2 Big Ideas, 3 Simple Actions, and a Secret
A lot has been written about impostor syndrome, it seems to be a common feeling across all career levels. It’s a crippling belief, and I think it can crater careers, and limit potential.
I am almost embarrassed to say this, because it seems as though everyone is suffering with this feeling, but… I don’t suffer from this affliction!
Well, I should clarify – I used to feel this way. Every day in my university days, it was horrible to think that I didn’t belong in a degree program that was 90% male (Computer Science), and everyone seemed to understand the subject matter with ease.
Often in my first professional role, I was convinced that I would be found out as a fraud.
I think that a big part of why we feel this way is due to comparison. We observe others, and make judgements about their competence, and compare against our beliefs of our own competence.
~Comparison is the thief of joy ~
~You do you. ~
2 Big Ideas
- You can not solve an emotional problem with a logical solution.
- This affliction is an emotional issue. “I feel like a fraud”, “I feel like an impostor”. So applying logic to this does not address the issue. We compare ourselves against others logically, but we judge ourselves emotionally.
- This is solvable.
- An actionable solution for defeating impostor syndrome, is to cultivate leadership capabilities, get comfortable with change, and see failure for what it is – opportunity.
3 Simple, but not Easy, Actions to remove the Impostor
- Know Yourself. Figure out your strengths. Find time for silence.
- Everyone has strengths set that are unique and amazing! There are many ways figure out what your strengths truly are: from a clinical ‘take an online test’ approach, to a more vulnerable ‘ask the people close to you as to when they think you are at your best’ approach.
- HOW: Cultivate a meditation practice based on where you are in your life. Whatever your spiritual practice, whatever your beliefs, there will undoubtedly be a way for you to sit in contemplation, and genuinely take a non judgemental look at yourself. Whatever your preference, this is the way to truly learn about what makes you, you!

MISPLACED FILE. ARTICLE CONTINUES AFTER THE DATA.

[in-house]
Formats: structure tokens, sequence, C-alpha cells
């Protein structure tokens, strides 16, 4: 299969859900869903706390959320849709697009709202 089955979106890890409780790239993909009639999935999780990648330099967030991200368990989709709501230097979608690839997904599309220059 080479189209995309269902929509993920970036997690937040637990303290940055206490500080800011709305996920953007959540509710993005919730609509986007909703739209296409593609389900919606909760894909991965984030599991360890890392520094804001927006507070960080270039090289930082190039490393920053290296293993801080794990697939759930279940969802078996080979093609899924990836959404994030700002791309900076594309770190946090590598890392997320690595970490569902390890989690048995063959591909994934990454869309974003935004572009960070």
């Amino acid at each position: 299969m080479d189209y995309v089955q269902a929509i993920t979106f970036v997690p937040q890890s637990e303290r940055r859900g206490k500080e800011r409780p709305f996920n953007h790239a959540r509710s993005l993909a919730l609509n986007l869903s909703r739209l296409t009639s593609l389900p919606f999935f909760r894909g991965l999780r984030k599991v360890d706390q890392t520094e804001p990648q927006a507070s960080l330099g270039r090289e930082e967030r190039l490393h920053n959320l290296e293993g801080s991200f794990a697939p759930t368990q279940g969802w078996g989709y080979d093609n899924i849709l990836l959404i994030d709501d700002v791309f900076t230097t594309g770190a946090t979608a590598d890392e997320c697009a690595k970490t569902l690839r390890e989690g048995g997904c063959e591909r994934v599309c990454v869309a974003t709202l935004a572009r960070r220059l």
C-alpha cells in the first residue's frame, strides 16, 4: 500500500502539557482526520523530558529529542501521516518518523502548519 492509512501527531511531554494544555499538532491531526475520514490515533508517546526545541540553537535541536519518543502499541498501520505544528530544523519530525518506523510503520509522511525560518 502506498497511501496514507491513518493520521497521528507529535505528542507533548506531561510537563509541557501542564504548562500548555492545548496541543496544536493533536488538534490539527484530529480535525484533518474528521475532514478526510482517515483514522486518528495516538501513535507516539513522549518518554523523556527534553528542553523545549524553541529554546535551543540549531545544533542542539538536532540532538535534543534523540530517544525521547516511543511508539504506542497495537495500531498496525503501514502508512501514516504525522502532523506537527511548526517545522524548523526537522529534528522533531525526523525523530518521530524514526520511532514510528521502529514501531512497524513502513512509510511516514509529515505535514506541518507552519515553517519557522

- Whichever way you address this self-contemplation – make sure that you do so with kindness and empathy to yourself. It can be hard to really and truly look in the mirror, but the results are a better relationship with yourself. It is worth it.
- Embrace Change: Try something completely new and focus on the process, not the outcome.
- If you view change as an everyday event, rather than a gloomy black-swan event that happens at random, you become insulated and desensitized to change. This mind-shift makes it easier to manage change emotionally.
- HOW: Shake things up: Take a different route to work.Decide to talk to one random person while waiting in a lineup.Try a new sport or hobby, and embrace the learning curve that it requires.
- The purpose of this exercise is to get unstuck. We are creatures of habit, so make change part of your routine.
- When you try new things, you are training your mind to accept change as a regular occurrence. This mind-shift with change allows you to roll with the punches. So when a work challenge comes up, it is easier to brush it off as an event that occurs as independent of you – rather than internalizing this as something you can not deal with (and are therefore, an impostor).
- Practice Failure. Actively pick an activity or task with the sole purpose of experiencing failure.
- HOW: One of my favorite ways to experience this is to go to an art class, paint night, or ceramics class – and purposefully complete the target project in a backwards way.
- If you are athletic – run a local running race, and purposefully come in last.
- The purpose of this exercise is to get comfortable with mistakes and failures and realize that, emotionally speaking, it is not that big of a deal. Also this will give you the experience of being comfortable with un-comfortability – this is called: growth!
And finally…. The secret…. Are you ready?
No one really knows what they’re doing.
No one knows if the strategy they picked was the right one.
No one can be certain that the way they ran that meeting was the best way to do it.
No one can accurately predict the future.
That CEO that you see, confidently delivering a keynote at a huge conference?
They don’t really know what they’re doing.
Sure they have a plan, and confidence, and an expectation of
themselves that they will be able to deliver. Sure they can answer tough
questions from the audience, or a board member. But this is a learned
technique. This capacity is available to all of us.
We are all stumbling towards the uncertainty of the next moment.
We are all participants in this weird and amazing thing called life.
Don’t waste one more moment of this wonderful existence, thinking you are an impostor .